The above figures are from Parker's website at www.parker.co.uk in case you want to check for yourself. :)
Oh, that's just great.
So ... the ISP with the worst customer service record is bought by the one with the second-worst customer service record. This does not bode well! I'm a Pipex broadband user and I noticed a distinct degredation in customer service when Pipex was bought by Tiscali back in July 2007. There's no way I''m sticking around to see how much worse it's going to get!
Mine's the one with the PAC in the pocket ...
Very nice, but ...
... there's a few things that would need to be addressed. The button layout doesn't appear to be flexible enough to offer different numbers, sizes or types of buttons, as it's limited to the location of the inflatable areas behind the screen. For example, how would you switch between a QWERTY keyboard and a numeric keypad?
It's also prone to vandelism - just imagine the wanton destruction an individual armed merely with a pin could inflict. One prick and it's all over, so to speak.
Paris ... as she knows all about pricks ...
"... all the usual PC components"
... er, no. Where do the PCI, AGP or PCIe cards go? I don't see any holes to get at stuff you've installed. Then again, a bit of modding with a stout pair of scissors might just do the trick. Probably not covered under the warranty, though. :)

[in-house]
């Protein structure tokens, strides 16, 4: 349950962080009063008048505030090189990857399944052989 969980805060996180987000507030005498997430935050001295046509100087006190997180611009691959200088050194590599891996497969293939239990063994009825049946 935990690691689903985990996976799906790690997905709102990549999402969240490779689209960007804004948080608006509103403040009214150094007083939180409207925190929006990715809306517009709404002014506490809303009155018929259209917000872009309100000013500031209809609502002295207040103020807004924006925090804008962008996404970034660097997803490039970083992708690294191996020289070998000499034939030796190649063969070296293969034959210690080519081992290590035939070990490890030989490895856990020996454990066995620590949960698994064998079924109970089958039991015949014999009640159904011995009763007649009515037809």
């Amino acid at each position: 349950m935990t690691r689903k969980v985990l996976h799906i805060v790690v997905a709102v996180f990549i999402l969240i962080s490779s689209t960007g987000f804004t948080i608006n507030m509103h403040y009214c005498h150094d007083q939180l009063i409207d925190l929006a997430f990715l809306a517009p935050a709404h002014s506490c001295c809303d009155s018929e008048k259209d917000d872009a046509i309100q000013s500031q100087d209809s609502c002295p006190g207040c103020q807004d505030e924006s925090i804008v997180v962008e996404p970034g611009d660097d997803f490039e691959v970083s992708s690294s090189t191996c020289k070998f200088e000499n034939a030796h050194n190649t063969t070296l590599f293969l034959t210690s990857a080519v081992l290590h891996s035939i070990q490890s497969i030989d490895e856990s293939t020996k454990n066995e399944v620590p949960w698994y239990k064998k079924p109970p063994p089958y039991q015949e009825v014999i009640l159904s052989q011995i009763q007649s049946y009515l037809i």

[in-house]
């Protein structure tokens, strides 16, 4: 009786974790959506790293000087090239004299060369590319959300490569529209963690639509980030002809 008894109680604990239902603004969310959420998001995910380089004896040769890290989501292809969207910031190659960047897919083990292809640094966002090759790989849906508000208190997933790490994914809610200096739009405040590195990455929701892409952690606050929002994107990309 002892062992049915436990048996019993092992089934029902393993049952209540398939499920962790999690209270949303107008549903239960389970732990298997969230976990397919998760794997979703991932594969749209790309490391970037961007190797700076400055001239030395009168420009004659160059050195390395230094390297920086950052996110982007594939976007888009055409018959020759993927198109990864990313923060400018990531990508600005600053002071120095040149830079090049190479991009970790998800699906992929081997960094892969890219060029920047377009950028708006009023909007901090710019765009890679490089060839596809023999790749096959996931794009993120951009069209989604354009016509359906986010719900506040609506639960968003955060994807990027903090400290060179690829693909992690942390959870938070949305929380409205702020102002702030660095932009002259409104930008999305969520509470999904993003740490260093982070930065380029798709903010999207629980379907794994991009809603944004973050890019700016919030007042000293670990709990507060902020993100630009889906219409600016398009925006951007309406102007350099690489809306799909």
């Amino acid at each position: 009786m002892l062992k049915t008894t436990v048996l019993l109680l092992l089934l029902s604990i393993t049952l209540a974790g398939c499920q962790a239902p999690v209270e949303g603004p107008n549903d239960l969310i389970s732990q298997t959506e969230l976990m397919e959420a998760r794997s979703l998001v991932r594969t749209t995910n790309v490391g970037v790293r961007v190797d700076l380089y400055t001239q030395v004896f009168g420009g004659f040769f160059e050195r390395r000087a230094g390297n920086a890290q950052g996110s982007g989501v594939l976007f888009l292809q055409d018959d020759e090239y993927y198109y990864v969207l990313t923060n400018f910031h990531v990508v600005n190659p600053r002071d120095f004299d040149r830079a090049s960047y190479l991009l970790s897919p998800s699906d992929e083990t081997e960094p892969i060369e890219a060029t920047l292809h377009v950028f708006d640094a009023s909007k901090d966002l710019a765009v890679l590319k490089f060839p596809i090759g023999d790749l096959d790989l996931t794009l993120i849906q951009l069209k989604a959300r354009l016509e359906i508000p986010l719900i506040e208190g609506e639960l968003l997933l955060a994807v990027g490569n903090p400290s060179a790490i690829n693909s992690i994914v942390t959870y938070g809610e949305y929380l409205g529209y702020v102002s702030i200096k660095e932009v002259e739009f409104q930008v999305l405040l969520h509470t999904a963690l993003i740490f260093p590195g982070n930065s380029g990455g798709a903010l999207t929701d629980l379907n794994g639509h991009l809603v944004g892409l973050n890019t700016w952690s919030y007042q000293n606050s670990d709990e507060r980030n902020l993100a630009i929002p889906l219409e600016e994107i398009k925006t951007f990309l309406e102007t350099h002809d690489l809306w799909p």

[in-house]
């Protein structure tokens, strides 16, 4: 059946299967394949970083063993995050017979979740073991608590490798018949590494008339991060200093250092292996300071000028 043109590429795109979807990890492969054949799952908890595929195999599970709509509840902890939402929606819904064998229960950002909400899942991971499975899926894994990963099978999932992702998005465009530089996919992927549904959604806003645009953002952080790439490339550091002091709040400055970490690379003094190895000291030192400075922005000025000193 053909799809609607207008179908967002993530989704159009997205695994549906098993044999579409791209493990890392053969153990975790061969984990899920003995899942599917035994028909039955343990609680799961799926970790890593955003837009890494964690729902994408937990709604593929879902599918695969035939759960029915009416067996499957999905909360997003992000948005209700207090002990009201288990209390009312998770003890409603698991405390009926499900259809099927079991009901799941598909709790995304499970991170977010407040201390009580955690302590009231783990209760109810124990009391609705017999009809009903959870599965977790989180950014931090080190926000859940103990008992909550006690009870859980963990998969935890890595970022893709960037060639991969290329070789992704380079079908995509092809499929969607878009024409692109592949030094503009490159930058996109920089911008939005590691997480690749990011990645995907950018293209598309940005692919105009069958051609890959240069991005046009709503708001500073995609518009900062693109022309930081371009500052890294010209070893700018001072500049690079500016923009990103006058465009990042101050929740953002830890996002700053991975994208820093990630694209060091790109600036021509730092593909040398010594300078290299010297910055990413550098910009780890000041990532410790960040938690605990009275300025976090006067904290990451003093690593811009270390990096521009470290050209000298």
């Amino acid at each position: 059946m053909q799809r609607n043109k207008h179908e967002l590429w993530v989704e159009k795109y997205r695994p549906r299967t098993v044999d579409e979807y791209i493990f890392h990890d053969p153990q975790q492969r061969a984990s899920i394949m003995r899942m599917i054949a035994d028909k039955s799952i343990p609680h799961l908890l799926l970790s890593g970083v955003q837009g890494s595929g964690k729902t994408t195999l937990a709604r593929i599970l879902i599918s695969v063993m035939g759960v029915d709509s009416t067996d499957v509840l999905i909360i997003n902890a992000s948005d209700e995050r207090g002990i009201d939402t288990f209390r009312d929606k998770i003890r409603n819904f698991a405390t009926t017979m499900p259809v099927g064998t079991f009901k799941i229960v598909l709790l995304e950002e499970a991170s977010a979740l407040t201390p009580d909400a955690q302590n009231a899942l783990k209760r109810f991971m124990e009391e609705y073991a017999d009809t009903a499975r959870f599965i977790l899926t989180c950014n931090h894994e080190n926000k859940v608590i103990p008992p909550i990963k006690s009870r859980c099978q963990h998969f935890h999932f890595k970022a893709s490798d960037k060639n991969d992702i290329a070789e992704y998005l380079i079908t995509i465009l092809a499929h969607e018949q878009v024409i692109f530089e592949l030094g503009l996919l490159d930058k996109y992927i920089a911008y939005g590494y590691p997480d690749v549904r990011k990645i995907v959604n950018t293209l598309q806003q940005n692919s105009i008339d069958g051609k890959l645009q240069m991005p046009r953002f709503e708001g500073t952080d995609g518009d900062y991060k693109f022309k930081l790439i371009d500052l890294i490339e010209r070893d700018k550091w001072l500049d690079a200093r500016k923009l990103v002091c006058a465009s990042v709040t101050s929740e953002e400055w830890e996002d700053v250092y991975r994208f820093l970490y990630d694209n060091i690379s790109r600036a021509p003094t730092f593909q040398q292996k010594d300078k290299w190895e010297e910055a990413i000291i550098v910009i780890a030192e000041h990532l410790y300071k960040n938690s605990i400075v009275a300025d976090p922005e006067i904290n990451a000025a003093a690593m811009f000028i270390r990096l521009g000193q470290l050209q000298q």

Oooh yes, I'd love an orbiter please! Just thinking of all the fun my son and I could have with it, sitting at the controls making engine noises and pretending we're saving the world from a huge meteor strike. In the unlikely event we get bored of that, it's also the perfect BBQ tool ... I could fetch beers from the fridge with that robot arm thing, keep masses of burgers and buns in the payload area and toast marshmallows with the rocket engines.
I partially agree with you. Nokias smartphones are terrible, quite simply because the Symbian operating system that ships with them is slow, buggy and for all intents and purposes, simply not up to the job. The N95, for example, is Nokia's flagship smartphone and *still* suffers from crashes, instability and bugs that should have been ironed out way before it went into production.
However, Nokia has realised this and bought out Symbian in June this year for £209m, presumably because it recognises that the OS is not up to scratch and wants to have full control over its development. Whether Nokia's design and cash input is enough to rescue its smartphones before its competitors eat up the rest of the market is debatable.
Having said that, a Nokia phone without Symbian is an excellent product. I've got a Nokia 6300 and it's fast, usable and has a great form factor. Nokia know how to make great phones - let's hope it figures out how to get Symbian-based ones working as well as the rest of the range - and quickly!